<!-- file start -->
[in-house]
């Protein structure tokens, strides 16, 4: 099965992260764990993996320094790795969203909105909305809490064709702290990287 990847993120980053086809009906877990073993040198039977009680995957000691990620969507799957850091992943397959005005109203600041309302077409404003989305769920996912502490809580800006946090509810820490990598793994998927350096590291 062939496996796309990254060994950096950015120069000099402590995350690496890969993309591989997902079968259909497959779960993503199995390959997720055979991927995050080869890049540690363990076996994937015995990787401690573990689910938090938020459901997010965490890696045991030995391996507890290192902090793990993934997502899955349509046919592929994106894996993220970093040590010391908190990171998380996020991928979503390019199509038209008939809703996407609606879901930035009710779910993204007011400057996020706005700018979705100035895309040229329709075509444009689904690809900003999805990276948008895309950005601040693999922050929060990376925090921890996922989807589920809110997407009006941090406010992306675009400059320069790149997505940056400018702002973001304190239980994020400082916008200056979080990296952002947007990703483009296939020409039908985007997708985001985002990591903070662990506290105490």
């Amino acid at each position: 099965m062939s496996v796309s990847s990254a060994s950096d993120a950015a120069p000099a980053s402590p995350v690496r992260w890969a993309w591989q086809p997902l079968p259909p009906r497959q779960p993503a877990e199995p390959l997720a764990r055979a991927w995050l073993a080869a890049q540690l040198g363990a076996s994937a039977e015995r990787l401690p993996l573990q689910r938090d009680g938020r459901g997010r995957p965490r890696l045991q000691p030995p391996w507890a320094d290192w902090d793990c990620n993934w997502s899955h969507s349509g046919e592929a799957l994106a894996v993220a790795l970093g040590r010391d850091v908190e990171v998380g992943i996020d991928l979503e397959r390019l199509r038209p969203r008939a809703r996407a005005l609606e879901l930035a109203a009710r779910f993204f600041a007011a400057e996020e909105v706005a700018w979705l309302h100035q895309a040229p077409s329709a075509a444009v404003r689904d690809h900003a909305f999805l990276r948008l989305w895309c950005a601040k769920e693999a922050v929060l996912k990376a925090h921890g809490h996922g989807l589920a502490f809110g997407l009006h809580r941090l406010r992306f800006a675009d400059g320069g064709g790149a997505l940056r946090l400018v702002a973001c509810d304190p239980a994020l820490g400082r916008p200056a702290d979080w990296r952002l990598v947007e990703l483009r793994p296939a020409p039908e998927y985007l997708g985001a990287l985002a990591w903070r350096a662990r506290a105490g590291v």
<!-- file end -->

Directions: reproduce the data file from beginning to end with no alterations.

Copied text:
[in-house]
């Protein structure tokens, strides 16, 4: 099965992260764990993996320094790795969203909105909305809490064709702290990287 990847993120980053086809009906877990073993040198039977009680995957000691990620969507799957850091992943397959005005109203600041309302077409404003989305769920996912502490809580800006946090509810820490990598793994998927350096590291 062939496996796309990254060994950096950015120069000099402590995350690496890969993309591989997902079968259909497959779960993503199995390959997720055979991927995050080869890049540690363990076996994937015995990787401690573990689910938090938020459901997010965490890696045991030995391996507890290192902090793990993934997502899955349509046919592929994106894996993220970093040590010391908190990171998380996020991928979503390019199509038209008939809703996407609606879901930035009710779910993204007011400057996020706005700018979705100035895309040229329709075509444009689904690809900003999805990276948008895309950005601040693999922050929060990376925090921890996922989807589920809110997407009006941090406010992306675009400059320069790149997505940056400018702002973001304190239980994020400082916008200056979080990296952002947007990703483009296939020409039908985007997708985001985002990591903070662990506290105490």
């Amino acid at each position: 099965m062939s496996v796309s990847s990254a060994s950096d993120a950015a120069p000099a980053s402590p995350v690496r992260w890969a993309w591989q086809p997902l079968p259909p009906r497959q779960p993503a877990e199995p390959l997720a764990r055979a991927w995050l073993a080869a890049q540690l040198g363990a076996s994937a039977e015995r990787l401690p993996l573990q689910r938090d009680g938020r459901g997010r995957p965490r890696l045991q000691p030995p391996w507890a320094d290192w902090d793990c990620n993934w997502s899955h969507s349509g046919e592929a799957l994106a894996v993220a790795l970093g040590r010391d850091v908190e990171v998380g992943i996020d991928l979503e397959r390019l199509r038209p969203r008939a809703r996407a005005l609606e879901l930035a109203a009710r779910f993204f600041a007011a400057e996020e909105v706005a700018w979705l309302h100035q895309a040229p077409s329709a075509a444009v404003r689904d690809h900003a909305f999805l990276r948008l989305w895309c950005a601040k769920e693999a922050v929060l996912k990376a925090h921890g809490h996922g989807l589920a502490f809110g997407l009006h809580r941090l406010r992306f800006a675009d400059g320069g064709g790149a997505l940056r946090l400018v702002a973001c509810d304190p239980a994020l820490g400082r916008p200056a702290d979080w990296r952002l990598v947007e990703l483009r793994p296939a020409p039908e998927y985007l997708g985001a990287l985002a990591w903070r350096a662990r506290a105490g590291v």